The water snake sequence is as fitting as any to describe the flailing emotional and dramatic voice of this series; as some of our group members cross a body of water, Riley is grabbed by a massive water snake (I guess? We only kind of see it, since this episode apparently had zero special effects budget), in what can only be described as a poorly filmed, incoherent mess. As the camera jerks itself back and forth across the water’s calm surface, I couldn’t help but feel like I was experiencing a metaphorical moment of clarity; and for the rest of “The New Arrival”, I was unable to shake the feeling that La Brea is just shaking a camera at a bunch of nothing, even in an episode ostensibly filled with the most narrative bread crumbs to date.

La Brea struggles to make this all matter because it refuses exploration; like the fearful characters clinging to their small rabbit-and-vegetable meals back on the beach, “The New Arrival” feels too afraid to look beyond the obvious, to offer something interesting (and potentially risky) to distinguish its characters and narrative. Eve and her ambivalent feelings towards Gavin and Levi would be an interesting one, but there’s some real “Lori-Rick-Shane” vibes, where the show’s masturbatory commitment to family predetermines the nature of their relationship. By the time Eve was dropping “I thought about calling a few weeks ago” line, it already feels like this storyline has sailed (despite the fact they’ll probably have a pity fuck in the next few episodes).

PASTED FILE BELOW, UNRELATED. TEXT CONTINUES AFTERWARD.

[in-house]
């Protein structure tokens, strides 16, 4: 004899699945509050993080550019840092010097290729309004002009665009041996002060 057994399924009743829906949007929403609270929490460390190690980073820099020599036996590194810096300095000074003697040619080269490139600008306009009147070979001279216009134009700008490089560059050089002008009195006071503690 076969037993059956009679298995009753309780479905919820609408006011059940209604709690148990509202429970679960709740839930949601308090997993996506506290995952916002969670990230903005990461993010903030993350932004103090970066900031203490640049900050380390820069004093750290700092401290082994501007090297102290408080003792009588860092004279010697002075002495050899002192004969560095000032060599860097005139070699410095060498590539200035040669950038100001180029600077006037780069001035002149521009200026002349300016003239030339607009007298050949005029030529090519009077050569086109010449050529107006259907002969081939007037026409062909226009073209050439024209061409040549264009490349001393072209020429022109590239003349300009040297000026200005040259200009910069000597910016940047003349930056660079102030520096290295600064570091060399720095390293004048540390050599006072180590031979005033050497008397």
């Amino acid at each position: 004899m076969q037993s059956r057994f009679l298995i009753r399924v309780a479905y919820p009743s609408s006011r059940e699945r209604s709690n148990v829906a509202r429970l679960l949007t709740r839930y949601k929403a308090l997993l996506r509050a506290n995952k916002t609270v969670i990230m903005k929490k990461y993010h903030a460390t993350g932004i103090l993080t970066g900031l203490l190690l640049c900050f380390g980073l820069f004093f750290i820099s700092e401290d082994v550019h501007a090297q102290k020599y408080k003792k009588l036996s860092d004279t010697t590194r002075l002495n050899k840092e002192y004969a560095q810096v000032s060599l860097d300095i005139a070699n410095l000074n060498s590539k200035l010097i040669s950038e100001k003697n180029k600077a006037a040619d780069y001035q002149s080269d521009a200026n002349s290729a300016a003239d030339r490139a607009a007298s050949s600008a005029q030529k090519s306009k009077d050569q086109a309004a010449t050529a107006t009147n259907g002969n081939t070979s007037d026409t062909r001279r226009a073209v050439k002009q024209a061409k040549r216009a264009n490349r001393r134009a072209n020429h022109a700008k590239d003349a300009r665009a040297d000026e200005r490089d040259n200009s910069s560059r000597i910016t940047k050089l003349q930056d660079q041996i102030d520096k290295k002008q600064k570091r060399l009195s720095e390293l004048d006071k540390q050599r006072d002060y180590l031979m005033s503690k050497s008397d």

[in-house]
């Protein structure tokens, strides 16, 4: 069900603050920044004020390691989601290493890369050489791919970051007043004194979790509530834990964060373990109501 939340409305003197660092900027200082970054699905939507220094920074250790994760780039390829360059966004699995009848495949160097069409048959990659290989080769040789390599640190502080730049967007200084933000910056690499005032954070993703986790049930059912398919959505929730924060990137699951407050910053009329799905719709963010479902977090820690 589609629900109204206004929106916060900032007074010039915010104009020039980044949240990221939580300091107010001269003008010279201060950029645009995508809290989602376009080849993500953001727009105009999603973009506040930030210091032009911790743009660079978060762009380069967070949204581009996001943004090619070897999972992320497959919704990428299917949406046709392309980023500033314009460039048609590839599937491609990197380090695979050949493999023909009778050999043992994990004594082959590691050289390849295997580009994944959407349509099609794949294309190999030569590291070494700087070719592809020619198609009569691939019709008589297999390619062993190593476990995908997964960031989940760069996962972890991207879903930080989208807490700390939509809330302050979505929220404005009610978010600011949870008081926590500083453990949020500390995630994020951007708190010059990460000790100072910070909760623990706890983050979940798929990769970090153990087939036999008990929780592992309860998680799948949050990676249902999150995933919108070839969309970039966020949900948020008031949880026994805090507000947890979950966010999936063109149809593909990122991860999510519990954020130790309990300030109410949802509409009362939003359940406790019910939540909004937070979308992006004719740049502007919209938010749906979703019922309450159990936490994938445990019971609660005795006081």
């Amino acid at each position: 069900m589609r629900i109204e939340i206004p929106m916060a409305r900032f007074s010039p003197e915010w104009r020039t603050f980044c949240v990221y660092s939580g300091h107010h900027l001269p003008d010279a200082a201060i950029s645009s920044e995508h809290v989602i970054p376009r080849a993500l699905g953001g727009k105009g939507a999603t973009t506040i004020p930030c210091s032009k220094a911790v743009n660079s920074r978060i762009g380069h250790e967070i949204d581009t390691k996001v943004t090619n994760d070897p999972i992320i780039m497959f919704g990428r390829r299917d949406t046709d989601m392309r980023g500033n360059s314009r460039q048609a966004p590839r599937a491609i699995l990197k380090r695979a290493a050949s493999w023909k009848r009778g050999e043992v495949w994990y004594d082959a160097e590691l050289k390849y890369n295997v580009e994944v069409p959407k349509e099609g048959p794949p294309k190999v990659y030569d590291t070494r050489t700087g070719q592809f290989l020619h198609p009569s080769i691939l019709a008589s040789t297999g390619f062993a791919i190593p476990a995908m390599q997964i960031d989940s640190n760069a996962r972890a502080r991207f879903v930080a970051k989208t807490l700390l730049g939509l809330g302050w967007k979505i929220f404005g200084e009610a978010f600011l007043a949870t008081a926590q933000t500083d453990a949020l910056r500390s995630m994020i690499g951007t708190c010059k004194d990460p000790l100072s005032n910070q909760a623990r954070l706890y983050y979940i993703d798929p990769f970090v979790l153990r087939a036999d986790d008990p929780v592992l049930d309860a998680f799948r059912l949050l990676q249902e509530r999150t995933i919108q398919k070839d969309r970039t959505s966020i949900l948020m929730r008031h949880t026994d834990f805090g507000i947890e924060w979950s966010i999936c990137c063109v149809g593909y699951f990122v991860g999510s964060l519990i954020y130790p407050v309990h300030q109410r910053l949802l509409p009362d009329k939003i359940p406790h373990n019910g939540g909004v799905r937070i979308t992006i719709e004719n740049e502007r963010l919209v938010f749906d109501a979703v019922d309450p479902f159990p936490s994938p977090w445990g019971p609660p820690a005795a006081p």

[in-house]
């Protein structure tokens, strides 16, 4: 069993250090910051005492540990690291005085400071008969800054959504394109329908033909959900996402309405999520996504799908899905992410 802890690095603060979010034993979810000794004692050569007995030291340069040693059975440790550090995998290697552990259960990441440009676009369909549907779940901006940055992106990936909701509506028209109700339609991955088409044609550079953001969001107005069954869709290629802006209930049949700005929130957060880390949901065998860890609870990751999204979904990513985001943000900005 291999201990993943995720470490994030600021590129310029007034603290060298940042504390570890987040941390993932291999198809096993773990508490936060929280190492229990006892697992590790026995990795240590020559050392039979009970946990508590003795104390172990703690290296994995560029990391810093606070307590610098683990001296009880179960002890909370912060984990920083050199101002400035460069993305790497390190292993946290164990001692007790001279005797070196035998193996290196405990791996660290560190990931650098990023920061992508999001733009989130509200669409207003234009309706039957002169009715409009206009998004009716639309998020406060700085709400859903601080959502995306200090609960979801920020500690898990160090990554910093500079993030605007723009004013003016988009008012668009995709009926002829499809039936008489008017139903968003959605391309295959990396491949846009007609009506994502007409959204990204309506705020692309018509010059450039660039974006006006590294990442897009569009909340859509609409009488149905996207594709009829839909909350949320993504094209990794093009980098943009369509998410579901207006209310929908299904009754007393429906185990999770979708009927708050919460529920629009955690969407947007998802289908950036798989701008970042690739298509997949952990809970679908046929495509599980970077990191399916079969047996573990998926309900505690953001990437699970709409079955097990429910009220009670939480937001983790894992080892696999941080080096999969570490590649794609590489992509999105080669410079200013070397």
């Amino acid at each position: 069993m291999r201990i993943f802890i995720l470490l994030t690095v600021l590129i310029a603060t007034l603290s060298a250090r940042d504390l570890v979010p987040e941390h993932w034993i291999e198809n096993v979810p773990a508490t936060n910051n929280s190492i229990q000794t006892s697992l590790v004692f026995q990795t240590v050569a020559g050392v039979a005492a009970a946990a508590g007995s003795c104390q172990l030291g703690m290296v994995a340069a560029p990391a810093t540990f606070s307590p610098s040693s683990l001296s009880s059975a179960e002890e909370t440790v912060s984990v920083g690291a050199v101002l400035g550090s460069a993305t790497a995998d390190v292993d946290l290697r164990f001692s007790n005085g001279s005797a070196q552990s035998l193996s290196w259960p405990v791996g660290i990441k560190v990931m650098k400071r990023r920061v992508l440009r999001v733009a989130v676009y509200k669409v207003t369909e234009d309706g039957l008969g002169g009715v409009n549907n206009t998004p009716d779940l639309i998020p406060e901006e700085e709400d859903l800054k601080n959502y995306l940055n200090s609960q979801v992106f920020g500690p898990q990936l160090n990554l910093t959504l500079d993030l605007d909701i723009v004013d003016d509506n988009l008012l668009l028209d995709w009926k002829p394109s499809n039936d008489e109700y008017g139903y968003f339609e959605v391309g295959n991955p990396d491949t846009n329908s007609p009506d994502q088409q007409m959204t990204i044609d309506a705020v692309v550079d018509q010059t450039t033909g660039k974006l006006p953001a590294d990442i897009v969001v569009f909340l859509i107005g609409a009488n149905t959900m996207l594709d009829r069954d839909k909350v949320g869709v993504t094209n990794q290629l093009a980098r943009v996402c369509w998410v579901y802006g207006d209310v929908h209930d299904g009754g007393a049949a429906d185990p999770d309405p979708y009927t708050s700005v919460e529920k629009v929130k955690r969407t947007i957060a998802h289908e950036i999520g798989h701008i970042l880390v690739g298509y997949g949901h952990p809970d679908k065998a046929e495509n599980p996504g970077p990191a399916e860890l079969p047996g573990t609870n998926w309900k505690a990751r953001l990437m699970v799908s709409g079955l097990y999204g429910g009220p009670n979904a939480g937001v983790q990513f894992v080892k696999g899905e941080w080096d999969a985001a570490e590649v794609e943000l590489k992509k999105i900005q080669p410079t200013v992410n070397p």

After all, Gavin gave Levi Eve’s wedding ring to return to her, and he has visions of her that break the boundaries of time and space; even though La Brea clearly wants to punish her a bit for being unfaithful (which – yikes), their love and family is still being defined as the central story to be invested in – at least, it’s the only one with any semblance of character, so it must be the most important (wait.. unless you’re into the “Murder Cop Man and her Drug Dealer Son” storyline, because I’m certainly not!).